Commercial & Residential Electricians in Mesa AZ.


Tips And Tricks For Homeowners With Electrical Problems

As a service to our valued customers in Mesa AZ, Dolce Electric Company is happy to provide you with these electrical tips and tricks. We hope they will help you with some common electrical problems at home. These safe and simple tips for homeowners are ideal for individuals who have a limited knowledge about electrical problems and do not necessarily require an electrician or a service call. You can also contact our in-office electrician in Mesa AZ for free over the telephone help. He might be able to resolve your home electrical problems and save you the cost of a service call.

Simple and safe solutions to fix the most frequent home electrical problems

If the electrical issue you’re dealing with is not addressed in the below list of common problems, give our local electricians in Mesa AZ a call for some free over the phone help. Our in-office Mesa AZ electricians are available Monday thru Friday, between 8:00 AM and 5:00 PM.

Are you interested in a free electrical safety inspection for your home? As part of Dolce Electric Company’s continued commitment to electrical safety at home, our local Mesa electricians offer a free home safety inspection with all repair, installation and troubleshooting service calls. Voted best electrician Mesa AZ, our experts will do the inspection and provide you with your confidential report during your scheduled service. Visit us at free home safety inspections for more information.

Common Residential Electrical Hazards And Safety Issues All Homeowners Should Be Aware Of

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No GFCI Outlets Or GFCI Protection:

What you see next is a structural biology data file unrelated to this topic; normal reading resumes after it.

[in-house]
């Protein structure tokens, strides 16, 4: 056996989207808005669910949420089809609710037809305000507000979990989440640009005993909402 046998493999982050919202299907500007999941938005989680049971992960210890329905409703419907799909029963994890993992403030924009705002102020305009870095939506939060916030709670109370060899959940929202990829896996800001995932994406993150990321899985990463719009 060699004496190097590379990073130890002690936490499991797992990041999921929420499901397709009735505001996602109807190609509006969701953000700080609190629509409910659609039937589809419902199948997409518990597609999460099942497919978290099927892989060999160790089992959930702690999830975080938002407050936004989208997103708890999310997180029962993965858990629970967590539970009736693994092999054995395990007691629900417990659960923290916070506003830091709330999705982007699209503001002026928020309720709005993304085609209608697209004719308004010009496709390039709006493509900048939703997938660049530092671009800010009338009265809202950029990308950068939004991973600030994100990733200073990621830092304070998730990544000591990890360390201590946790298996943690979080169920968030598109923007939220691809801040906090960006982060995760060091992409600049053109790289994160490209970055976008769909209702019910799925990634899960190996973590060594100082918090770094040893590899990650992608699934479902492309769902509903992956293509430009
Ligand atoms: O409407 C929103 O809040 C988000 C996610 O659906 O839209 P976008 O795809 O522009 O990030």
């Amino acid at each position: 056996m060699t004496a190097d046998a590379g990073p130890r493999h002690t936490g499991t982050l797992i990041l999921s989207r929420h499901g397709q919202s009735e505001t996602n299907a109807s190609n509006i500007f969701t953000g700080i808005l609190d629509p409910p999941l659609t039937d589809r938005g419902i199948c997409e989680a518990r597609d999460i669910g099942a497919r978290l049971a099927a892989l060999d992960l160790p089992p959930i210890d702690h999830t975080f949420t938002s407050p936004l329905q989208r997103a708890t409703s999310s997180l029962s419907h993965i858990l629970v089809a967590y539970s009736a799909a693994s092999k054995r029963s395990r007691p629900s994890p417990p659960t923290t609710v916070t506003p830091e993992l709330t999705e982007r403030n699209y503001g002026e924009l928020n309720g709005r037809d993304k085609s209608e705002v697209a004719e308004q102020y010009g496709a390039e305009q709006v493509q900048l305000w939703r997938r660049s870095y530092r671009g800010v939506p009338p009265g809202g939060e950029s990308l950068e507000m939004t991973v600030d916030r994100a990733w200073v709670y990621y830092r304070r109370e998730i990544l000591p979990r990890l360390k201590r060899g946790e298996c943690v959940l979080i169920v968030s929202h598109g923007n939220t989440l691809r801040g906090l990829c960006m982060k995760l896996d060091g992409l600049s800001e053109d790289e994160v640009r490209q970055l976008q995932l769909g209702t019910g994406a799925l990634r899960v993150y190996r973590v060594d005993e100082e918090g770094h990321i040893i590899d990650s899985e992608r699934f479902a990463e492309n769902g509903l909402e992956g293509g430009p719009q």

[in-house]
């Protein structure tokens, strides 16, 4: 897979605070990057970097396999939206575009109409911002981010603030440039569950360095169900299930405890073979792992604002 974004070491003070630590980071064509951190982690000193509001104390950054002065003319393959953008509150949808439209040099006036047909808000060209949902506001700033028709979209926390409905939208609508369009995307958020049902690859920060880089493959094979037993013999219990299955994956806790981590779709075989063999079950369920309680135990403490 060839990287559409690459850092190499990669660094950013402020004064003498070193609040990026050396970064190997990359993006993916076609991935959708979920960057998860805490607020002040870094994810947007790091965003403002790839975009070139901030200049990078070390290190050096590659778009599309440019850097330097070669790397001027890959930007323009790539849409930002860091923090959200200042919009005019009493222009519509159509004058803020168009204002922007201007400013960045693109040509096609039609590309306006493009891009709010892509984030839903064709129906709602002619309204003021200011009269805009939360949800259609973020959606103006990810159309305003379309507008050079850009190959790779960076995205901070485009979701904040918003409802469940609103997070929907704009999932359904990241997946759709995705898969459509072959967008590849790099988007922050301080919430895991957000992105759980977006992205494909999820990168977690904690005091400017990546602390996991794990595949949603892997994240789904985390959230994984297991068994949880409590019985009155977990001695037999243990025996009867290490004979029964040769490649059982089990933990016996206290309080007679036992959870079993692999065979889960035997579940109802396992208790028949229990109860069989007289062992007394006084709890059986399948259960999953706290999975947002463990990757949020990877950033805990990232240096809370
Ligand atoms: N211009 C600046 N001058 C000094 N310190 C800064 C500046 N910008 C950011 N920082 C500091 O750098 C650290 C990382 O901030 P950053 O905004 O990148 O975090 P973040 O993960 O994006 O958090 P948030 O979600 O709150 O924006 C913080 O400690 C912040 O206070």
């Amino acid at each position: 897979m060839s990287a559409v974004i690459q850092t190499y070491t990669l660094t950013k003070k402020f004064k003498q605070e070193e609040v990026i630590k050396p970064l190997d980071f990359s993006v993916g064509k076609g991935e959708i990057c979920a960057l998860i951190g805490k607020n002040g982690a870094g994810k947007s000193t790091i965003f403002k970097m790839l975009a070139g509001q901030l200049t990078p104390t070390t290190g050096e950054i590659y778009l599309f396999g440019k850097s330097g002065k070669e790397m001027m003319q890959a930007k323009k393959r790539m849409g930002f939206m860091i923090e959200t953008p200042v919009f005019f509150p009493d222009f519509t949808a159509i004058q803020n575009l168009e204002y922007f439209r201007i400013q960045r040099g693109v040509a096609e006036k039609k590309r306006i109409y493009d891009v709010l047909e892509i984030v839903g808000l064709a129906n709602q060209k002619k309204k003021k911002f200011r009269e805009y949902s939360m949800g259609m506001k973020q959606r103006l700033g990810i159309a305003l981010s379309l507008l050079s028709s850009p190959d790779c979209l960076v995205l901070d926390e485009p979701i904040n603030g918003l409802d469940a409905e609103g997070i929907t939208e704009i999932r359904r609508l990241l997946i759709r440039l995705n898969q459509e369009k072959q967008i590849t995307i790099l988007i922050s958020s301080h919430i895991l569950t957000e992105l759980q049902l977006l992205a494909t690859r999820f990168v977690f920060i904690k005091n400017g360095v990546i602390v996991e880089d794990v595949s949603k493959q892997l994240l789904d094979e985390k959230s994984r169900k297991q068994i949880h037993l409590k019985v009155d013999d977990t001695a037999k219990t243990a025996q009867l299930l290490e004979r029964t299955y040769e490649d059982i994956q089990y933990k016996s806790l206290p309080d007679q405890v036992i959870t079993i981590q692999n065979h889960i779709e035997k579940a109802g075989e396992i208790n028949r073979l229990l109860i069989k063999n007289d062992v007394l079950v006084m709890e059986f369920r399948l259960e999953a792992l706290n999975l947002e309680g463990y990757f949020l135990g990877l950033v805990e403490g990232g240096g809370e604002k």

GFCI is an abbreviation for ground fault circuit interrupter. Their purpose is to shut off the electricity almost instantly if someone is being electrocuted. Not having GFCI protection increases the possibility of electrocution especially in areas where water is present.

Is this a code violation? Maybe, it depends on the location of the outlet and when your home was built.

  • Underwater pool lighting (since 1968)
  • Outdoors (since 1973)
  • Bathrooms (since 1975)
  • Garages (since 1978)
  • Kitchens (since 1987)
  • Crawl spaces and unfinished basements (since 1990)
  • Wet bar sinks (since 1993)
  • Laundry and utility sinks (since 2005)

Even if your home is grandfathered in Dolce Electric Co strongly recommends upgrading to the current electrical code for the safety of all in your home. For more information and a greater understanding of electrical requirements, visit our page about GFCI Outlets.

How dangerous is this? Very dangerous!

GFCI protection is mandated by the current electric code because it saves lives and prevents injuries. Homes without GFCI protection have a substantially increased possibility of injuries or fatalities caused by electricity. Most home inspectors and real estate agents will insist that these safety devices are installed and working properly before completing the sale of any home.

What’s the solution? Replace the existing outlets with GFCI receptacles or install GFCI circuit breakers as needed.

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Not Enough Outlets To Plug Everything Into:

Not having enough outlets means that your home relies on the excessive use of power strips and extension cords.